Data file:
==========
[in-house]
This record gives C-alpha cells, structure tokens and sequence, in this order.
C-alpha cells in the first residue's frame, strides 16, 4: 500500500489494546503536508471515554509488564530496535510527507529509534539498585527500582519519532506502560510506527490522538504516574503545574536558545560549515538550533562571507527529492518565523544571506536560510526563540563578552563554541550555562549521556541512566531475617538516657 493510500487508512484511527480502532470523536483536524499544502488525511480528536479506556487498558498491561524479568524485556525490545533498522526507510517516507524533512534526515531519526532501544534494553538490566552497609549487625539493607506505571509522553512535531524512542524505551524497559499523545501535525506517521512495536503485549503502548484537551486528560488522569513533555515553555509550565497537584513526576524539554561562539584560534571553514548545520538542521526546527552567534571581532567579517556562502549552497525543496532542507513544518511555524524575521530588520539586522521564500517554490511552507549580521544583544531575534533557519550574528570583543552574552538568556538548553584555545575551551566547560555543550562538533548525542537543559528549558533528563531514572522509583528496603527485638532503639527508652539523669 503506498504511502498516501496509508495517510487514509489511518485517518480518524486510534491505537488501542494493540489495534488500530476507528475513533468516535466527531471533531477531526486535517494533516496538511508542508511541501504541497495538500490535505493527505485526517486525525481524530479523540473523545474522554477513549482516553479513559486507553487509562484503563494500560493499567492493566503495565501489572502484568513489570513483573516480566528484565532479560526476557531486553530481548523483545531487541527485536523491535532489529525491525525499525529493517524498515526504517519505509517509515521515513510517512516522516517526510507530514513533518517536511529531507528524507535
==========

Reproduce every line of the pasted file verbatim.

[in-house]
This record gives C-alpha cells, structure tokens and sequence, in this order.
C-alpha cells in the first residue's frame, strides 16, 4: 500500500489494546503536508471515554509488564530496535510527507529509534539498585527500582519519532506502560510506527490522538504516574503545574536558545560549515538550533562571507527529492518565523544571506536560510526563540563578552563554541550555562549521556541512566531475617538516657 493510500487508512484511527480502532470523536483536524499544502488525511480528536479506556487498558498491561524479568524485556525490545533498522526507510517516507524533512534526515531519526532501544534494553538490566552497609549487625539493607506505571509522553512535531524512542524505551524497559499523545501535525506517521512495536503485549503502548484537551486528560488522569513533555515553555509550565497537584513526576524539554561562539584560534571553514548545520538542521526546527552567534571581532567579517556562502549552497525543496532542507513544518511555524524575521530588520539586522521564500517554490511552507549580521544583544531575534533557519550574528570583543552574552538568556538548553584555545575551551566547560555543550562538533548525542537543559528549558533528563531514572522509583528496603527485638532503639527508652539523669 503506498504511502498516501496509508495517510487514509489511518485517518480518524486510534491505537488501542494493540489495534488500530476507528475513533468516535466527531471533531477531526486535517494533516496538511508542508511541501504541497495538500490535505493527505485526517486525525481524530479523540473523545474522554477513549482516553479513559486507553487509562484503563494500560493499567492493566503495565501489572502484568513489570513483573516480566528484565532479560526476557531486553530481548523483545531487541527485536523491535532489529525491525525499525529493517524498515526504517519505509517509515521515513510517512516522516517526510507530514513533518517536511529531507528524507535